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I started with this set of 12 small jar candles from Walmart. They cost around $6, so profitability on these should be pretty good.

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I made up a mixture of about 2/3 coffee grounds to 1/3 cinnamon. Both can be bought at the dollar store for this project. I used matte Mod Podge, but now that it’s all said and done, I would probably use regular white glue because it’s a lot cheaper. I ended up using almost this whole jar on 12 little candles.

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Paint on the glass jars with glue and roll in your coffee/cinnamon mixture.

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Set them aside to dry. It takes a good 24 hours for them to dry thoroughly.

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Once dry, gently tap them on the counter to get off any loose coffee/cinnamon grounds. Then apply another coat of glue to seal it. Be prepared…this part is messy! Don’t worry if more grounds come off because you can always do a second coat.

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Set aside to dry again. Another 24 hours. Ugh…I hate waiting!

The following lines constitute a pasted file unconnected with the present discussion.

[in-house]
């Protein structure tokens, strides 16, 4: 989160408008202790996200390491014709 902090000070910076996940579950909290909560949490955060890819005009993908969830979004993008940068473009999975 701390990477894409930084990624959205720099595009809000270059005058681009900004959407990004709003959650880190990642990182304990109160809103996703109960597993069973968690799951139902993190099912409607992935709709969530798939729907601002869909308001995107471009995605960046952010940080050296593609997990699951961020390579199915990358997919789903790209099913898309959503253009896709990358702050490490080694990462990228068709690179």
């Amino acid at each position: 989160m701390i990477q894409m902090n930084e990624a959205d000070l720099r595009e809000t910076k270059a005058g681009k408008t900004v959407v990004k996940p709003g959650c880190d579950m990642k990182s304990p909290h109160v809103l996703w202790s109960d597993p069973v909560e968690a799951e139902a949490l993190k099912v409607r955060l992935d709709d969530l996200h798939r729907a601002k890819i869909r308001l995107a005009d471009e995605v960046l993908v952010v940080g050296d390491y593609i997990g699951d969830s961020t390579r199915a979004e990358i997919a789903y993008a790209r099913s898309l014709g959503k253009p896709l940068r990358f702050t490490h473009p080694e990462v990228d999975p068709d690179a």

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Here they are after they are dried. With just one coat, most of the surface was covered, but there were still a few spots where the glass showed through. I decided to do a second coating of the coffee/cinnamon. Looking back, I think I would just stick with one coat. They’re eventually going to be embellished with homespun fabric or burlap, which will cover up any thin areas. It’s up to you how many coats you do, based on the look you’re going for.

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Another little tip: before you start, put a small piece of paper towel over the wax of your candle. Through the process, the cinnamon and coffee grounds fell onto the wax, and it doesn’t come off easy. The paper towel will keep the wax clean. I am going to have to wipe them off which is going to be a pain in the butt…lesson learned.